You may hear the word “Stonewall” a lot today. It will not refer to the Stonewall we’re most familiar with.
The Stonewall in this case is not the Confederate general but the 50th anniversary of the so-called “Stonewall riots” in New York in 1969.
If you don’t know what those are, then consider this more of the history we never learned, perhaps because this history concerns what one 19th century poet delicately called “the love that dare not speak its name.”
The Stonewall Inn was a famous gay bar in New York City. On June 28, 1969, police raided the establishment, and violence broke out. The details are complicated — the bar was run by the mob, which both blackmailed wealthy patrons and paid off police to look the other way because the club lacked a liquor license. Historians say the raid took place when police were no longer satisfied with the under-the-table financial arrangement. Ultimately, that’s not what matters, though. What matters is what happens next: The two days of street violence marked the beginning of a gay rights movement.
Some context for the times: Even the city’s most liberal newspaper, the legendary counter-cultural Village Voice, refused to print the word “gay” in advertisements. Within six months of the Stonewall riots, no fewer than three gay-related publications sprang up in New York. Within two years there were gay rights organizations in every major city in the western world.
Of course, the Stonewall riots weren’t really the starting point of the gay rights movement, just the modern one. France was the first country to legalize homosexuality — in 1791. There was a famous gay rights movement in Britain in the late 1800s —and also a backlash that resulted in the imprisonment of the celebrated playwright Oscar Wilde. However, the Stonewall riots served as an ignition spark that galvanized a movement, in much the same way that Rosa Parks getting arrested served to ignite a civil rights movement for African-American equality that had been going on for a long time.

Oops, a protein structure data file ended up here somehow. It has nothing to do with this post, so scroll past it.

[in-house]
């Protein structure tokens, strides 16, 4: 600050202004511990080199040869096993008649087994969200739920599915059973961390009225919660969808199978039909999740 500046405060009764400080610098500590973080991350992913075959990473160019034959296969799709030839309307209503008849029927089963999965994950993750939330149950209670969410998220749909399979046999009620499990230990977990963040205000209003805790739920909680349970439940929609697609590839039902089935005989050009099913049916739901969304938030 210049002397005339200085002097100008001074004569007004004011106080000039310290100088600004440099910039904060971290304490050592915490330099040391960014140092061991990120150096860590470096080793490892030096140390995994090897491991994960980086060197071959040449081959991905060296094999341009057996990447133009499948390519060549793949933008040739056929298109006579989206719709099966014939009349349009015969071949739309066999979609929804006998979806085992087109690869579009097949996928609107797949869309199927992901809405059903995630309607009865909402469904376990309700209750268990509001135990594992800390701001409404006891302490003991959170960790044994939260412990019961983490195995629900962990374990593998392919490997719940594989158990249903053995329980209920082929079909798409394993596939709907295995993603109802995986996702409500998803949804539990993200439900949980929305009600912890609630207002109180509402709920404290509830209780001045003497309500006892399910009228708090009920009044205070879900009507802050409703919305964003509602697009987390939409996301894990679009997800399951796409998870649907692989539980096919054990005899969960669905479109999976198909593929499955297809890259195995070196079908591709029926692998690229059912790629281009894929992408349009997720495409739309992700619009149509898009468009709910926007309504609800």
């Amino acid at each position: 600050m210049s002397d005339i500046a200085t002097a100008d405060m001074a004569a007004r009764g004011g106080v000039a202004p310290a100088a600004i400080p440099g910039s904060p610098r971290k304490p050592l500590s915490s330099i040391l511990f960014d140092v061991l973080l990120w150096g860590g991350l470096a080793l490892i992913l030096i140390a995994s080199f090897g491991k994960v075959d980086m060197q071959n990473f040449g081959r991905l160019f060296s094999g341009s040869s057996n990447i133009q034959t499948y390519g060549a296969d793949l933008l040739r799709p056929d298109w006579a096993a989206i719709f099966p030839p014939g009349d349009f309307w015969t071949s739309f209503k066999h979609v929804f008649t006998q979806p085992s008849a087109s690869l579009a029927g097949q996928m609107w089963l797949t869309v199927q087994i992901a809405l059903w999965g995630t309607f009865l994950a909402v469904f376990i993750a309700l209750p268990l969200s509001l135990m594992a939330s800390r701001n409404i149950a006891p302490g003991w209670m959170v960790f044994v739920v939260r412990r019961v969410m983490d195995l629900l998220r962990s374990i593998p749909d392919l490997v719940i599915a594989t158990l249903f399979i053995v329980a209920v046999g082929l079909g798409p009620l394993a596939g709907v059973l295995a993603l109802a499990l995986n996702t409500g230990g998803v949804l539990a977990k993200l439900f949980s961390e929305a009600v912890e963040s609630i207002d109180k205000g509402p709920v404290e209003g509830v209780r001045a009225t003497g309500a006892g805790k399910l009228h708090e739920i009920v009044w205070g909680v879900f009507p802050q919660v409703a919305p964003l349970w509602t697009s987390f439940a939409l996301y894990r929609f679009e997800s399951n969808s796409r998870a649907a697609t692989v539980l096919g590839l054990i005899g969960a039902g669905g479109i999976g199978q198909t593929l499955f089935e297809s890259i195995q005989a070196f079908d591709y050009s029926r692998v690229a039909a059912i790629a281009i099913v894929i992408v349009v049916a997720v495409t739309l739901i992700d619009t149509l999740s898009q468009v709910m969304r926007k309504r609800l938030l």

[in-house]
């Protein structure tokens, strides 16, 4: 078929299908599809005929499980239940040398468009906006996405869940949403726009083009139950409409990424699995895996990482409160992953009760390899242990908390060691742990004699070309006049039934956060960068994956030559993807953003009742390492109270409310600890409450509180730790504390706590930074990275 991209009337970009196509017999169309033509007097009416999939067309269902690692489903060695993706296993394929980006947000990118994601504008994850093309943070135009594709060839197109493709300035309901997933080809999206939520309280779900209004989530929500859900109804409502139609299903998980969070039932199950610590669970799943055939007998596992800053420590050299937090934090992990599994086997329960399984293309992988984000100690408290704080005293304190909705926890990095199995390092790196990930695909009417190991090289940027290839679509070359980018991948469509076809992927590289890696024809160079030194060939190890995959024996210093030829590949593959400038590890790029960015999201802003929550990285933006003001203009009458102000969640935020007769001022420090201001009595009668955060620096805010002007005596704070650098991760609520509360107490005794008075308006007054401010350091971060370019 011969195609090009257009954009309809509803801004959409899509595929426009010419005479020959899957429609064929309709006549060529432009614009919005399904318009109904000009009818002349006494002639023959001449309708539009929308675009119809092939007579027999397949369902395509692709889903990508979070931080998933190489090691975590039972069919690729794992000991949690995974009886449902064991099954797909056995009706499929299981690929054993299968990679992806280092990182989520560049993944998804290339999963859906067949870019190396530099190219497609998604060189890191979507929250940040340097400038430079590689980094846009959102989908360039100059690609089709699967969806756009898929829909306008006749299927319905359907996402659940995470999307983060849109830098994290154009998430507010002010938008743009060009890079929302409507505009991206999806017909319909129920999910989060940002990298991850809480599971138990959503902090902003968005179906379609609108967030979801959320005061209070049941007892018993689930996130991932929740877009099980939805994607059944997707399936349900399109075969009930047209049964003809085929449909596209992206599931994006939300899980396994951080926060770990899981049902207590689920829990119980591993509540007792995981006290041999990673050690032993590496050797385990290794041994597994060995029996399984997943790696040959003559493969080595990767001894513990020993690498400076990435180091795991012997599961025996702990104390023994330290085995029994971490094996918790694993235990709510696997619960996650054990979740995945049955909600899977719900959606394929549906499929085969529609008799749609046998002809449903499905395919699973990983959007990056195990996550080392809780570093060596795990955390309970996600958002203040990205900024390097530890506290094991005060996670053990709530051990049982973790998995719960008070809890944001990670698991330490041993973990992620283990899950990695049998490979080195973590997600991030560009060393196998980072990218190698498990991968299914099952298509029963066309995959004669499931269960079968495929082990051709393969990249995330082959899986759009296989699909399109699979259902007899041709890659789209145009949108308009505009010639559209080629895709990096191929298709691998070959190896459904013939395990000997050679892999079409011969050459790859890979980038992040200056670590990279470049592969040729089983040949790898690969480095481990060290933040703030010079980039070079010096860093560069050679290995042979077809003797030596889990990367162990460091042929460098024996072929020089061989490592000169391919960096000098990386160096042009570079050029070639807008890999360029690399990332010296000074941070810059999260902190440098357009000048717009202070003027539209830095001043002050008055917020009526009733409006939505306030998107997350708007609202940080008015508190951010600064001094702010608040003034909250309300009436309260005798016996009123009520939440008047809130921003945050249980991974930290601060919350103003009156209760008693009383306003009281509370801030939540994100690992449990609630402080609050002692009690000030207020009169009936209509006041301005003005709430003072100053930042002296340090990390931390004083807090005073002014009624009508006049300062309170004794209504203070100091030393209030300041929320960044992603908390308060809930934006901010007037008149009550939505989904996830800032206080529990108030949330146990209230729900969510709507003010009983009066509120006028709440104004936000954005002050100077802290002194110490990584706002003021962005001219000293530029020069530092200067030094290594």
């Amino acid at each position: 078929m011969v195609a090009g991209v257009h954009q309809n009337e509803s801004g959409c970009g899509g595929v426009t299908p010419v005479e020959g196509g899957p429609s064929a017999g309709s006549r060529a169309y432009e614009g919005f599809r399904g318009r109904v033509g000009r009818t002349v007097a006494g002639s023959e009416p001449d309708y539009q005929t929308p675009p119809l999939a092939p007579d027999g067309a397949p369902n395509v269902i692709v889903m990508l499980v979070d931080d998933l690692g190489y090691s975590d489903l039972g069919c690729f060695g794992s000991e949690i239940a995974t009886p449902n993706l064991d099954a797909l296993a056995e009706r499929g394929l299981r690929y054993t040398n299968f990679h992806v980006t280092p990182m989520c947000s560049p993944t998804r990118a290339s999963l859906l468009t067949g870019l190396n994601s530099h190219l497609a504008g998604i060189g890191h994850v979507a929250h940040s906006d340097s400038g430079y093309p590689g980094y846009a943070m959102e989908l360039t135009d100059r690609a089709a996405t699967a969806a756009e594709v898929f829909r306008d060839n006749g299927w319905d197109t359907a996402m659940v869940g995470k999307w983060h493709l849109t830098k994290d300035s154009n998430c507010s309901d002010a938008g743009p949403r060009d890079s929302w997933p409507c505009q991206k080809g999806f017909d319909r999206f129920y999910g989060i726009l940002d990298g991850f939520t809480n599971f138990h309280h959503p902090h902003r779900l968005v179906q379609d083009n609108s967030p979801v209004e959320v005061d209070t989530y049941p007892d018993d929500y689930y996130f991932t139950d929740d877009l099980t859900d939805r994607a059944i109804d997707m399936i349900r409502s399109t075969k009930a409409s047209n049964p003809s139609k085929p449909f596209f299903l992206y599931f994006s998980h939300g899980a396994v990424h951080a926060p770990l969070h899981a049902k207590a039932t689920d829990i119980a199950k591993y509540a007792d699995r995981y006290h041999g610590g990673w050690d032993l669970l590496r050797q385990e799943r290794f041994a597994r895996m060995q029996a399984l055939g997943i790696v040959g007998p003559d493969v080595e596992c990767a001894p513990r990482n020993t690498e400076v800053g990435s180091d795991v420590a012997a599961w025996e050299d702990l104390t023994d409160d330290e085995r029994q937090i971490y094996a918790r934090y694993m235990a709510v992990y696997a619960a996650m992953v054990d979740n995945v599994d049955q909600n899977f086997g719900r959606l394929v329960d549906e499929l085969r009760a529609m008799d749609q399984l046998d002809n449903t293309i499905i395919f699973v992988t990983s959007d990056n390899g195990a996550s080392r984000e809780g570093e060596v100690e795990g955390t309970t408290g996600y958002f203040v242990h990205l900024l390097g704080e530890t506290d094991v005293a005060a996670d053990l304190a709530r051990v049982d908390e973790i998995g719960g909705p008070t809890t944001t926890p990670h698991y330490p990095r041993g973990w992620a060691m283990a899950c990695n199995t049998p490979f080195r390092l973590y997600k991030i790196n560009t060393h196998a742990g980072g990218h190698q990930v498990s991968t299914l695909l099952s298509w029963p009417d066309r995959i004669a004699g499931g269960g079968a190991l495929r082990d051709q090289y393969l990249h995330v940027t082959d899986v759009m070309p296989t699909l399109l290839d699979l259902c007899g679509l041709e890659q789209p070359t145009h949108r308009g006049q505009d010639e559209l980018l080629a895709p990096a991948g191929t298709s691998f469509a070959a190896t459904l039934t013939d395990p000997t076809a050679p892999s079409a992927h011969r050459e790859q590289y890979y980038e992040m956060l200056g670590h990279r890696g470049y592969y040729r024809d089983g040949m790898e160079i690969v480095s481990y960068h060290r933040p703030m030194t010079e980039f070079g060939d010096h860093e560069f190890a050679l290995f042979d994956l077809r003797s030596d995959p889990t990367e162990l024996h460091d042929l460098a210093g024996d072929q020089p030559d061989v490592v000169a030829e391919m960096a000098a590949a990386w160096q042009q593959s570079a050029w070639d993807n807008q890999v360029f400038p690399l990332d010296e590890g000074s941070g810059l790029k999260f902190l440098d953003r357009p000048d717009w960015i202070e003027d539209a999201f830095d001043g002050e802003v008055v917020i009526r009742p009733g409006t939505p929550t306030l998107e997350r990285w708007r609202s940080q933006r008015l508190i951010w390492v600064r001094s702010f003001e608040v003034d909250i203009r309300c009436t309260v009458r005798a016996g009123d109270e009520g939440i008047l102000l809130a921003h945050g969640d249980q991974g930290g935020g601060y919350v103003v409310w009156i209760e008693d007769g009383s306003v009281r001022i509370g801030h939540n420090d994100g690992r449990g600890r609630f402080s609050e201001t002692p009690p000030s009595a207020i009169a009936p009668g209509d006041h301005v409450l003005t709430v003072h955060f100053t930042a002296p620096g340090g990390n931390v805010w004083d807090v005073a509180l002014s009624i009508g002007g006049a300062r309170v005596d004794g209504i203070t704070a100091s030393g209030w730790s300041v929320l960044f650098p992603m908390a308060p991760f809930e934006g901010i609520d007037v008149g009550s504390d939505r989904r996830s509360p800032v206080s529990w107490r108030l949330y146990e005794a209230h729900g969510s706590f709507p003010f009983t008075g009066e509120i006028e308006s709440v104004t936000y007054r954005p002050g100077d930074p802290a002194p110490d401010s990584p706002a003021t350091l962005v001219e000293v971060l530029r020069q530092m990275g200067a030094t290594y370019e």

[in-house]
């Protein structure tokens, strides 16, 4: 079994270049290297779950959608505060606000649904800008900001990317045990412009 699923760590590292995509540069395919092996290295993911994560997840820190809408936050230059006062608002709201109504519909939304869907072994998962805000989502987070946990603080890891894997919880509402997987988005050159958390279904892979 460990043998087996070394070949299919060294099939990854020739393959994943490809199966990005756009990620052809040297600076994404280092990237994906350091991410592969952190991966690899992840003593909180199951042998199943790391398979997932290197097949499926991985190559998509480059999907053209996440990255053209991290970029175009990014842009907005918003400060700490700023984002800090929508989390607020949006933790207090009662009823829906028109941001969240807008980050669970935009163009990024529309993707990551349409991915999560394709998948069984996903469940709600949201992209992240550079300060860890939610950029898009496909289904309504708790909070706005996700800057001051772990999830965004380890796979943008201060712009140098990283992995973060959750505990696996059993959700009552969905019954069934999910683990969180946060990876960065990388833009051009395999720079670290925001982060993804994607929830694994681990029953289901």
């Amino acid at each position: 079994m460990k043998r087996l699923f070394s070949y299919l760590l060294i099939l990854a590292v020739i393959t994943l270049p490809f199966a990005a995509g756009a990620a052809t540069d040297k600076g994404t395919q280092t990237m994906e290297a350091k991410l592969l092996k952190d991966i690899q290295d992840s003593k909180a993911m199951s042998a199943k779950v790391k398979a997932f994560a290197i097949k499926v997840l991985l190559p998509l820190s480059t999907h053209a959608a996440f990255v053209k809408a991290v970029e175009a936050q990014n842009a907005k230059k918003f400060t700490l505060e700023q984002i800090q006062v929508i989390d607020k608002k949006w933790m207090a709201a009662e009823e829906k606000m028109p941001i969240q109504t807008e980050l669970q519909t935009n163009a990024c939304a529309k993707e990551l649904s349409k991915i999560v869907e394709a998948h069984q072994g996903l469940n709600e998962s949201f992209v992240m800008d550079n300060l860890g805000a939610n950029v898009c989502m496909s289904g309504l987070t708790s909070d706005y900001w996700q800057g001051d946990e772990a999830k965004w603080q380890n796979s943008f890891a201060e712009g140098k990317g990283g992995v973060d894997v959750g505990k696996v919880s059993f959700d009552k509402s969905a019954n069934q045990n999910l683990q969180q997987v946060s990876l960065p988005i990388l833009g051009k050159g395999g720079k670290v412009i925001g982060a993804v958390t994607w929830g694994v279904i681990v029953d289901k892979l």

Social movements do not always move in straight lines, and Virginia provides a good example. In the years following Stonewall, Virginia took one step after another to crack down on anything that resembled gay rights. Meanwhile, gay Virginians — who, of course, had been there all along — were becoming more and more visible.
In 1975, Virginia decided to ban same-sex marriages. The idea of such a thing had not crossed the public mind before then, but now it had and Virginia wanted to make sure such a thing didn’t happen here. That same year, Roanoke had at least three establishments catering to a gay clientele. The first had been quietly operating since 1953 — the Trade Winds, on what is now Elm Avenue and Franklin Road. Others opened in 1973 and 1975. By the time The Park opened in 1978, Roanoke counted six gay bars, although many people were unaware any of them existed. Such was the nature of Roanoke, and the nature of the times. Roanoke’s gay community first gathered for a “Pride in the Park” event in 1990; the organizers also made sure it attracted no media attention. They later described the event as “real scary” because the 300 to 400 attendees weren’t sure how the event would go.